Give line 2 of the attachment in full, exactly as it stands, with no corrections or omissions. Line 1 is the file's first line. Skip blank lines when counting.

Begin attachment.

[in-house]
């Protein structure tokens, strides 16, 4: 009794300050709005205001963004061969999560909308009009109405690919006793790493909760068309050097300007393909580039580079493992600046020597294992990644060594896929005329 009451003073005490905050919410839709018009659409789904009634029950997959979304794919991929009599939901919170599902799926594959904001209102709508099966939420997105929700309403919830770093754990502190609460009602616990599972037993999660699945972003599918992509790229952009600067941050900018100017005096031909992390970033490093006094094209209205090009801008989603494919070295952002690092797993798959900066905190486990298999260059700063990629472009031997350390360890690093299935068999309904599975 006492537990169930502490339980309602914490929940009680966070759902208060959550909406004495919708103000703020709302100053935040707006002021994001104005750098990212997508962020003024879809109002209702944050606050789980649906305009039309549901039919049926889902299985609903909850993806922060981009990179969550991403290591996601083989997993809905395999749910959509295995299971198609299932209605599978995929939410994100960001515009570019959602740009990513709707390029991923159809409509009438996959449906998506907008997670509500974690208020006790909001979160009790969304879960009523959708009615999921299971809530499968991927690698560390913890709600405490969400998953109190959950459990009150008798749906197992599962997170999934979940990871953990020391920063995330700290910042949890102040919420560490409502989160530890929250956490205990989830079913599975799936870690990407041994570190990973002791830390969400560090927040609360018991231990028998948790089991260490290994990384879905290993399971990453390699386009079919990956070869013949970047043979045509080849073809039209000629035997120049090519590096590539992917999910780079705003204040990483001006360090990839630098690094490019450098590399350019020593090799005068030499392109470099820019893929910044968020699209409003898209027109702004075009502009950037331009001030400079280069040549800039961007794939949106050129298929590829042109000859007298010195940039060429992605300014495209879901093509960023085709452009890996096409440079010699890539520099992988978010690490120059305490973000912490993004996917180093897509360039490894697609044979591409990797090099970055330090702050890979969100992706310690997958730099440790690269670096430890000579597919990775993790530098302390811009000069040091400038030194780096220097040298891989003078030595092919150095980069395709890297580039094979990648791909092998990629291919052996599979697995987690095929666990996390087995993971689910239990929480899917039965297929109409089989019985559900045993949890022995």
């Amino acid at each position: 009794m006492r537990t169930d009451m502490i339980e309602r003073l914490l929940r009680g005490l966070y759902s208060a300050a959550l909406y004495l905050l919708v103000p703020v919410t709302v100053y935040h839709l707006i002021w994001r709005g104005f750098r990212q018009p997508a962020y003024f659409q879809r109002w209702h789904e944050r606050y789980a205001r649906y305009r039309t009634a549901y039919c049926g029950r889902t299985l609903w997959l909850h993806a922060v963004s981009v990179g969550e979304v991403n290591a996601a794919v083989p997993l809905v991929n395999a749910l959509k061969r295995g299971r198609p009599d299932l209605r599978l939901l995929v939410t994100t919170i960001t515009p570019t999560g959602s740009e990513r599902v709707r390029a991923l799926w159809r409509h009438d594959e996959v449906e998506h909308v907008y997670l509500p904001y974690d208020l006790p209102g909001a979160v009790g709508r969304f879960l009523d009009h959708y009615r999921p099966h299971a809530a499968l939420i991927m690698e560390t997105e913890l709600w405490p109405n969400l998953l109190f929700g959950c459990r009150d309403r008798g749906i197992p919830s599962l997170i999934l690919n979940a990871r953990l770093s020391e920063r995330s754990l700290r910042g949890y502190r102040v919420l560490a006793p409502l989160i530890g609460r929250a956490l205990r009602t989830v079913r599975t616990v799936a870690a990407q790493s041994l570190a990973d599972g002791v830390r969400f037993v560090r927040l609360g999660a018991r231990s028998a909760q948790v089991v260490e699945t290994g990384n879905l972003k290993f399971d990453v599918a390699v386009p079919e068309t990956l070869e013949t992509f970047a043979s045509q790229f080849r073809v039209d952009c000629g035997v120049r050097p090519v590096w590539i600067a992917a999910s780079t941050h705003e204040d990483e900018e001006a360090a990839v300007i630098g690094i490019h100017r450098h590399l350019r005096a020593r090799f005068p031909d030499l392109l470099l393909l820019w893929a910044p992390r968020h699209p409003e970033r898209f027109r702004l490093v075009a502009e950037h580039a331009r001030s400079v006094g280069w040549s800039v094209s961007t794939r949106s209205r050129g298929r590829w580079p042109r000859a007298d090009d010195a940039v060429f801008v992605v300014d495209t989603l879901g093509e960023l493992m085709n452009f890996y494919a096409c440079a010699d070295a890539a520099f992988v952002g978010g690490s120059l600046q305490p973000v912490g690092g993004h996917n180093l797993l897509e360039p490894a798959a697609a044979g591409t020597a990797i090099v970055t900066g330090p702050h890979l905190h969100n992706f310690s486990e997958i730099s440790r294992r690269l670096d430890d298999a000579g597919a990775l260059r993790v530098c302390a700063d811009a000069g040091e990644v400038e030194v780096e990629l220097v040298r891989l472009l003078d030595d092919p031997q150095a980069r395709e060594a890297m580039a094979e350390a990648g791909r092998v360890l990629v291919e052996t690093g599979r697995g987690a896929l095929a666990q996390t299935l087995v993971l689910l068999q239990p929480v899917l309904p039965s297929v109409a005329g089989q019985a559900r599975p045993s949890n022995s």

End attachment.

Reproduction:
């Protein structure tokens, strides 16, 4: 009794300050709005205001963004061969999560909308009009109405690919006793790493909760068309050097300007393909580039580079493992600046020597294992990644060594896929005329 009451003073005490905050919410839709018009659409789904009634029950997959979304794919991929009599939901919170599902799926594959904001209102709508099966939420997105929700309403919830770093754990502190609460009602616990599972037993999660699945972003599918992509790229952009600067941050900018100017005096031909992390970033490093006094094209209205090009801008989603494919070295952002690092797993798959900066905190486990298999260059700063990629472009031997350390360890690093299935068999309904599975 006492537990169930502490339980309602914490929940009680966070759902208060959550909406004495919708103000703020709302100053935040707006002021994001104005750098990212997508962020003024879809109002209702944050606050789980649906305009039309549901039919049926889902299985609903909850993806922060981009990179969550991403290591996601083989997993809905395999749910959509295995299971198609299932209605599978995929939410994100960001515009570019959602740009990513709707390029991923159809409509009438996959449906998506907008997670509500974690208020006790909001979160009790969304879960009523959708009615999921299971809530499968991927690698560390913890709600405490969400998953109190959950459990009150008798749906197992599962997170999934979940990871953990020391920063995330700290910042949890102040919420560490409502989160530890929250956490205990989830079913599975799936870690990407041994570190990973002791830390969400560090927040609360018991231990028998948790089991260490290994990384879905290993399971990453390699386009079919990956070869013949970047043979045509080849073809039209000629035997120049090519590096590539992917999910780079705003204040990483001006360090990839630098690094490019450098590399350019020593090799005068030499392109470099820019893929910044968020699209409003898209027109702004075009502009950037331009001030400079280069040549800039961007794939949106050129298929590829042109000859007298010195940039060429992605300014495209879901093509960023085709452009890996096409440079010699890539520099992988978010690490120059305490973000912490993004996917180093897509360039490894697609044979591409990797090099970055330090702050890979969100992706310690997958730099440790690269670096430890000579597919990775993790530098302390811009000069040091400038030194780096220097040298891989003078030595092919150095980069395709890297580039094979990648791909092998990629291919052996599979697995987690095929666990996390087995993971689910239990929480899917039965297929109409089989019985559900045993949890022995």